Empirical antibiotic

Health care- urinary tract infections (HAUTI) is a common complicating factor of urological practice. It is unclear what the appropriate empirical antibiotic choices are and how infection control policies (ICP) influence this. The aim of this study is to use probabilistic approaches towards the problem. That is to determine the chances of coverage of empirical antibiotic choices in HAUTIs and their annual trends in Europe.
In addition, the impact of departmental self-reported compliance with catheter management and regulated usage of prophylactic antibiotics policies tested. The estimated chances of coverage of antibiotics and further probabilistic calculations are carried out using the Global Prevalence of Infections in Urology (GPIU); annual surveillance study European data.

Efficacious treatment of patients

While appropriate use of antibiotics is crucial for efficacious treatment of patients with HAUTIs; implementation of infection control policies (ICP) is of utmost importance to prevent AMR and preserve effective antibiotics; for the society. In departments with low compliance to ICPs; the AMR rates are to higher compared to departments with better compliance. Thus, the chances of coverage of empirical choices would expected to decline as the level of compliance with ICPs drop
GPIU is a multi-state annual prevalence study conducted in urology departments to detect patients with HA UTIs; using the Center for Disease Control (CDC) definitions and antimicrobial resistance (AMR). In this analysis; the European cohort from 2005 to 2015 was used. The estimated chance of coverage for each antibiotic choice in HAUTIs; was using the Bayesian Weighted Incidence Syndromic Antibiogram (WISCA) approach.

Annual trend of the overall cohort and the number of appropriate antibiotic choices estimated. Departments compared according to their self-reported compliance to ICPs to determine if there was an impact on chances of coverage and appropriate antibiotic choices. They estimated that in most study years less than half of the single agent antibiotics and all combination options appropriate for empirical treatment of HAUTIs.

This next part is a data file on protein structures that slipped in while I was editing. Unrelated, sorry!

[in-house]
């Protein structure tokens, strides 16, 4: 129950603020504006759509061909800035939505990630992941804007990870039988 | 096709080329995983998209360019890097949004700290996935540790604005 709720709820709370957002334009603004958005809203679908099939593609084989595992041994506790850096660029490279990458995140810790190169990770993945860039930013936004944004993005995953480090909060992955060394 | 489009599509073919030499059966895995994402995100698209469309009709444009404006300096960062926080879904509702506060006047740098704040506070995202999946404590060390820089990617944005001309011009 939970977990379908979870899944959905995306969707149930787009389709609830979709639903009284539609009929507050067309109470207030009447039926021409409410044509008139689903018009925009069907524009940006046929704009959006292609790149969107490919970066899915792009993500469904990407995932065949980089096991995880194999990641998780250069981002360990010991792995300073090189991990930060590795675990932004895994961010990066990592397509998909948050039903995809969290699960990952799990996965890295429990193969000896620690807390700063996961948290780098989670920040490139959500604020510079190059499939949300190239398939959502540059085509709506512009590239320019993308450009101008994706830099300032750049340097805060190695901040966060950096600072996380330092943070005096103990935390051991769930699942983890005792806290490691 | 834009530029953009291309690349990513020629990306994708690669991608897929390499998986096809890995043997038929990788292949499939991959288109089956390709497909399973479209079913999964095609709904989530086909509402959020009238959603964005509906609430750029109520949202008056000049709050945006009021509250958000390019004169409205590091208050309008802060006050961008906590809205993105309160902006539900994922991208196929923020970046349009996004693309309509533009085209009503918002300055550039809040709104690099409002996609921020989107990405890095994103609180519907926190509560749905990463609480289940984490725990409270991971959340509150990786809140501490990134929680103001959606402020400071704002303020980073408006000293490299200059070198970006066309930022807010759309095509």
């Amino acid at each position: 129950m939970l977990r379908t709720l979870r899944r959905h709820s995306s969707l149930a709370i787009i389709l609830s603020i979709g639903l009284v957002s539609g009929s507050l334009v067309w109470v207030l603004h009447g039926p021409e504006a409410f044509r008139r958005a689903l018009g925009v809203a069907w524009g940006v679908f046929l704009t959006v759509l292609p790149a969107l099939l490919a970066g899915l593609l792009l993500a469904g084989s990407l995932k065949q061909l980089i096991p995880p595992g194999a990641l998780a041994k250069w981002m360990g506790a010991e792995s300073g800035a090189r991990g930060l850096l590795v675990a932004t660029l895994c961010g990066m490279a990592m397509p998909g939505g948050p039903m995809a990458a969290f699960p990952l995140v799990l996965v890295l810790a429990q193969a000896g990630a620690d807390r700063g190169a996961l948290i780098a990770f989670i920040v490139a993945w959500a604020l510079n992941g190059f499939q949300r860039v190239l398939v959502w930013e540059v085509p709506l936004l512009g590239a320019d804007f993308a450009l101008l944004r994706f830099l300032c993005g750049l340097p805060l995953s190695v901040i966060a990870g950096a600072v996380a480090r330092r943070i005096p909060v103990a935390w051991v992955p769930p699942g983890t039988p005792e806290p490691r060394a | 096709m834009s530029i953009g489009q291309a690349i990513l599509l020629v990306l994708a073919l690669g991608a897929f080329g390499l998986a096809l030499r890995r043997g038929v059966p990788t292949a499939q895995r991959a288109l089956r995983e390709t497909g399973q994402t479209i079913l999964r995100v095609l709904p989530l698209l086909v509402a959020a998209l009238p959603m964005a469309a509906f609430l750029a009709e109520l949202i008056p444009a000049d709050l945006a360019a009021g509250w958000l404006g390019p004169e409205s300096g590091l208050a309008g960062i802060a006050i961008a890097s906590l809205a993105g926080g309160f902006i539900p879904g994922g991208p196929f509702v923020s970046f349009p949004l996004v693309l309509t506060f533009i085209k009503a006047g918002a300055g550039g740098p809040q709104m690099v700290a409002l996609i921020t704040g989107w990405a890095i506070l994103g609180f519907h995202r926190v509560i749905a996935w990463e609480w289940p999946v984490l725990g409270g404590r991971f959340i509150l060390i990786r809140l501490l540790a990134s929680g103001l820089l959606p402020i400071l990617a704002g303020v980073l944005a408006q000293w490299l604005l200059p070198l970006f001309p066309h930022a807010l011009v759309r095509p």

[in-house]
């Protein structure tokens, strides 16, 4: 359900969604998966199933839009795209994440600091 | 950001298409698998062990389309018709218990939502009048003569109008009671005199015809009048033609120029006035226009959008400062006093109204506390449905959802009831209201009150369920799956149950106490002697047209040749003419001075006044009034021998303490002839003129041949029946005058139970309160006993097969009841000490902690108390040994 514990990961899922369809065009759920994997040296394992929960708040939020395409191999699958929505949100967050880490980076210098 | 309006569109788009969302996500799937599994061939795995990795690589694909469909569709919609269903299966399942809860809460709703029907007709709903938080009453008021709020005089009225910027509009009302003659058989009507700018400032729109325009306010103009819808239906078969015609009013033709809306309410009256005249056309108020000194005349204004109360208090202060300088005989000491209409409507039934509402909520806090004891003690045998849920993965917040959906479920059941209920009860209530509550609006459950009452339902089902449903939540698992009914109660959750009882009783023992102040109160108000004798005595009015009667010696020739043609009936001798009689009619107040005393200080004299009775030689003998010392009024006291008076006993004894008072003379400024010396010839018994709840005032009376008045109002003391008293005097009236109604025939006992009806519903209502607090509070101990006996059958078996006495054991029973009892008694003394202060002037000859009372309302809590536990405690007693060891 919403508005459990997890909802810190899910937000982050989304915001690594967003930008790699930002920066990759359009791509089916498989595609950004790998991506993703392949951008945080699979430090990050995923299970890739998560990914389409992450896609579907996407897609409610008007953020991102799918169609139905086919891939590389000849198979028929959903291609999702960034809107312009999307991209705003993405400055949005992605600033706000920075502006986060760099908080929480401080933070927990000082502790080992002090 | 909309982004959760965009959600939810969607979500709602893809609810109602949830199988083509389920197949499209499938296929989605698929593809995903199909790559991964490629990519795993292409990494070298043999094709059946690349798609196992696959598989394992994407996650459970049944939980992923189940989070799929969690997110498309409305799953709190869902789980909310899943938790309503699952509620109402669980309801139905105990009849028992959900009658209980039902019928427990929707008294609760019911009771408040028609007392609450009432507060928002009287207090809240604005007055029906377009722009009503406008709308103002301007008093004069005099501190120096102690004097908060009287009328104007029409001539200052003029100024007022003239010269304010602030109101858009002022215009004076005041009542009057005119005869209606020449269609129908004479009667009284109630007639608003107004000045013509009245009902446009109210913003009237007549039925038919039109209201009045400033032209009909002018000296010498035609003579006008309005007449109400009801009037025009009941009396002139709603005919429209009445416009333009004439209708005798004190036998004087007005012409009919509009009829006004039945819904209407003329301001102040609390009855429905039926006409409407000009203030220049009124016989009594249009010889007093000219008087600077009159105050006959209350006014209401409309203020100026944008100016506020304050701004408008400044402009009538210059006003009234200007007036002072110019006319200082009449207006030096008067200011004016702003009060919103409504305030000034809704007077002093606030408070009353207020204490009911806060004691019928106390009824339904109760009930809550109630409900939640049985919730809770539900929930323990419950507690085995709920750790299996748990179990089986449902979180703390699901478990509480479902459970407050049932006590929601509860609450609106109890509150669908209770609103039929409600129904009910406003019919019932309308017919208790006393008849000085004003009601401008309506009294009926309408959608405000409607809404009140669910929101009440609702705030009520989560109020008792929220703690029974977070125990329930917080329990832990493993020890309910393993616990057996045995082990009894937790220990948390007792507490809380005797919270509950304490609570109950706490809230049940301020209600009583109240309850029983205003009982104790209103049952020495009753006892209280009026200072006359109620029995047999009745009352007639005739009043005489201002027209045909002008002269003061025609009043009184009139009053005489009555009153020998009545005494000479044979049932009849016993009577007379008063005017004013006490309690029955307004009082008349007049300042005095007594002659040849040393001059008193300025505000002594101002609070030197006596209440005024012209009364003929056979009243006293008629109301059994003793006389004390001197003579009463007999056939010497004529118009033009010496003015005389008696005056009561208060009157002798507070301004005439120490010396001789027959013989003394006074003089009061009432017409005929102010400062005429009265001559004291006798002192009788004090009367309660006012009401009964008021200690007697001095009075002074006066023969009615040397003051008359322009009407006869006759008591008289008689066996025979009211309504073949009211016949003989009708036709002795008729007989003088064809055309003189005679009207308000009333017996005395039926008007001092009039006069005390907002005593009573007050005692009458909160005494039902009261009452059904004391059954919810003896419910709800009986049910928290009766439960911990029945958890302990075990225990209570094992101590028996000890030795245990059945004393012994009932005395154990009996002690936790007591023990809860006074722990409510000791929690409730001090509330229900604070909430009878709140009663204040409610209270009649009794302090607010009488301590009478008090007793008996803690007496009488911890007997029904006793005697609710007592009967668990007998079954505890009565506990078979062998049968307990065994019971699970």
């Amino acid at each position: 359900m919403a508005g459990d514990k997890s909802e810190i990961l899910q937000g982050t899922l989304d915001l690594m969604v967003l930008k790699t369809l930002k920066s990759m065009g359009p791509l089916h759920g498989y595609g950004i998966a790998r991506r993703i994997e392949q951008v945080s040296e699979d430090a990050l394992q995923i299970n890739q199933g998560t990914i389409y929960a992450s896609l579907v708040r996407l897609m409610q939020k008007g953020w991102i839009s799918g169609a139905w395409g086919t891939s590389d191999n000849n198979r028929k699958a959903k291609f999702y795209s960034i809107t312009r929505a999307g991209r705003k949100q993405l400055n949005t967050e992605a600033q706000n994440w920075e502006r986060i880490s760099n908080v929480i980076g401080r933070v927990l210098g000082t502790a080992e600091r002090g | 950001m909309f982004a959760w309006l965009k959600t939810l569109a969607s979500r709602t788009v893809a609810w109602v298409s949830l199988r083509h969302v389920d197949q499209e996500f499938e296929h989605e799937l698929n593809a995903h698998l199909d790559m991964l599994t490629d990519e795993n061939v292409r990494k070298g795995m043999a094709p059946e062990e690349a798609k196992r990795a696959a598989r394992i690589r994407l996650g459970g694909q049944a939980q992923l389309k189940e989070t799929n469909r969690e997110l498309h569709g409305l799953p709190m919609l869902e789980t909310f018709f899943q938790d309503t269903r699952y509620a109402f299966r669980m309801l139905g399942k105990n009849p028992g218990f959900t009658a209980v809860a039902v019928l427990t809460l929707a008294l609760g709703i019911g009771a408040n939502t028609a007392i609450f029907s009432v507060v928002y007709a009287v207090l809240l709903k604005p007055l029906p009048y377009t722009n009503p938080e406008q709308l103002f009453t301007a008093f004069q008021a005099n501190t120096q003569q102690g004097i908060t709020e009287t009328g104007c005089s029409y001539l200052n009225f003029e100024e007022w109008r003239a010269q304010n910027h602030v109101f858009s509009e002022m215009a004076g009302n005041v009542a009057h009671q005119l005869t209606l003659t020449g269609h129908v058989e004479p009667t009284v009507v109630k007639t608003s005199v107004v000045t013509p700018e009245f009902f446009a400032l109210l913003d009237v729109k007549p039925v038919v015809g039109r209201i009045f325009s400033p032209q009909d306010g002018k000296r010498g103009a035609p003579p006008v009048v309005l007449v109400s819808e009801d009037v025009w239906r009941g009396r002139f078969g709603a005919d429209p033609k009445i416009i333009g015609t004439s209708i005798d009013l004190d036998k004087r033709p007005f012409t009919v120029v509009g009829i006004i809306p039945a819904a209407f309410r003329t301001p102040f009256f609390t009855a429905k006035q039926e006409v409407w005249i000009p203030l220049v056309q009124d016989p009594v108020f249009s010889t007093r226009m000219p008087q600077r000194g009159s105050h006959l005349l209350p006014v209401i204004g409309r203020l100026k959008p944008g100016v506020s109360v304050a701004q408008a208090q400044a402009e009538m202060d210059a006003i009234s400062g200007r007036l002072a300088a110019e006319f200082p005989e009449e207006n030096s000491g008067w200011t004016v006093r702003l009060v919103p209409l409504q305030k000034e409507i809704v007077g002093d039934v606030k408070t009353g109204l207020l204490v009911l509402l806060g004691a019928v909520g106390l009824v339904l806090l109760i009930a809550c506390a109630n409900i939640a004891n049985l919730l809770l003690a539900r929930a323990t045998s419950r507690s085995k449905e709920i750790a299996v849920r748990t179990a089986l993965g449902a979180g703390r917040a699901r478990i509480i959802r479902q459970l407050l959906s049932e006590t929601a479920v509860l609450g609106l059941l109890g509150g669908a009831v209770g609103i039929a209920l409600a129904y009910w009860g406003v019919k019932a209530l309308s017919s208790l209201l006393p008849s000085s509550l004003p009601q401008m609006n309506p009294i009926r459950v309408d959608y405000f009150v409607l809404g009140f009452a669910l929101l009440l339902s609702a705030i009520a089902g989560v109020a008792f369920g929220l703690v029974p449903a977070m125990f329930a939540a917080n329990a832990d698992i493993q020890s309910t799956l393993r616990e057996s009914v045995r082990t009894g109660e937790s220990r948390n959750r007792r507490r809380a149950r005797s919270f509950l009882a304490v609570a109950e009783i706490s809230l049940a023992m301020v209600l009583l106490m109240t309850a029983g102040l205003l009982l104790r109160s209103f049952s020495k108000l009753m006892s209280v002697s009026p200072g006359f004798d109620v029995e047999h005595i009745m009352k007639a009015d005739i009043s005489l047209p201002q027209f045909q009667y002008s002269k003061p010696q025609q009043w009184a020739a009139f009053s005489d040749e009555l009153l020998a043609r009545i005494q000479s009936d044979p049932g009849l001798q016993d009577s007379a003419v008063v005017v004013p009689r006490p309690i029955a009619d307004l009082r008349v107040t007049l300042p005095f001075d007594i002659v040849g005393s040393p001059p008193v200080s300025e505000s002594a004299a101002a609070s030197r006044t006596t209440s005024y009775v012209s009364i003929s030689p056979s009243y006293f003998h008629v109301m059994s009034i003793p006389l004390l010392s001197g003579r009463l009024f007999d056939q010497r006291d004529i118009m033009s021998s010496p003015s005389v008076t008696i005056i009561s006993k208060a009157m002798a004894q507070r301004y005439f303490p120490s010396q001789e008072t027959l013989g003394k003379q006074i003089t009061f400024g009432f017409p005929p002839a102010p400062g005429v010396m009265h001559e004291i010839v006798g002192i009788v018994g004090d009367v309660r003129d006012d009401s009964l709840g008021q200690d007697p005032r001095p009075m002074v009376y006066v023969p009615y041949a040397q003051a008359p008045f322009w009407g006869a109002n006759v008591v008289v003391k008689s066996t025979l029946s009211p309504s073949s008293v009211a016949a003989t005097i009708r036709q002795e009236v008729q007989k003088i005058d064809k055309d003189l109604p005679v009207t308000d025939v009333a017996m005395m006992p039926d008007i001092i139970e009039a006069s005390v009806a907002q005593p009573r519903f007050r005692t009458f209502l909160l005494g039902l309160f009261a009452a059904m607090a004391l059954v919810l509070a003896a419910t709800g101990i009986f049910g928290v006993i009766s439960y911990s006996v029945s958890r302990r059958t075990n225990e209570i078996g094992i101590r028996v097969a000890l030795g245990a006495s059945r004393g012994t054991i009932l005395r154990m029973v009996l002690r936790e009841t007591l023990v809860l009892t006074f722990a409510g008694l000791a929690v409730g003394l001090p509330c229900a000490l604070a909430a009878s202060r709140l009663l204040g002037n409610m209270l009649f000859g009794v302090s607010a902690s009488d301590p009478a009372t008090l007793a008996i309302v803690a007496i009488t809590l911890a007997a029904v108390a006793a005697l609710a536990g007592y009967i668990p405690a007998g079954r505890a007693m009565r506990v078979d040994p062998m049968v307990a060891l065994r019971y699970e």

The antibiotic choices

Departments with compliance to both ICPs estimated to have 66%(2006) to 44% (2015) more antibiotic choices compared to departments with a complete lack of compliance to the ICPs. In our estimates departments with adherence to a single policy was not superior to departments with a complete lack of adherence to ICPs. Most single agent choices had limited coverage for HAUTIs and combination choices had improved the chance of coverage.
Optimal antibiotic selection decision should be part of decision experiments and tested in local surveillance studies. Departments with self-reported compliance to ICPs have more antibiotic choices and details of the compliance should evaluate in future studies. The analysis herein showed that over the 10-year course there was no clear time trend in the chances of coverage of antibiotics (Bayesian WISCA) in European urology departments.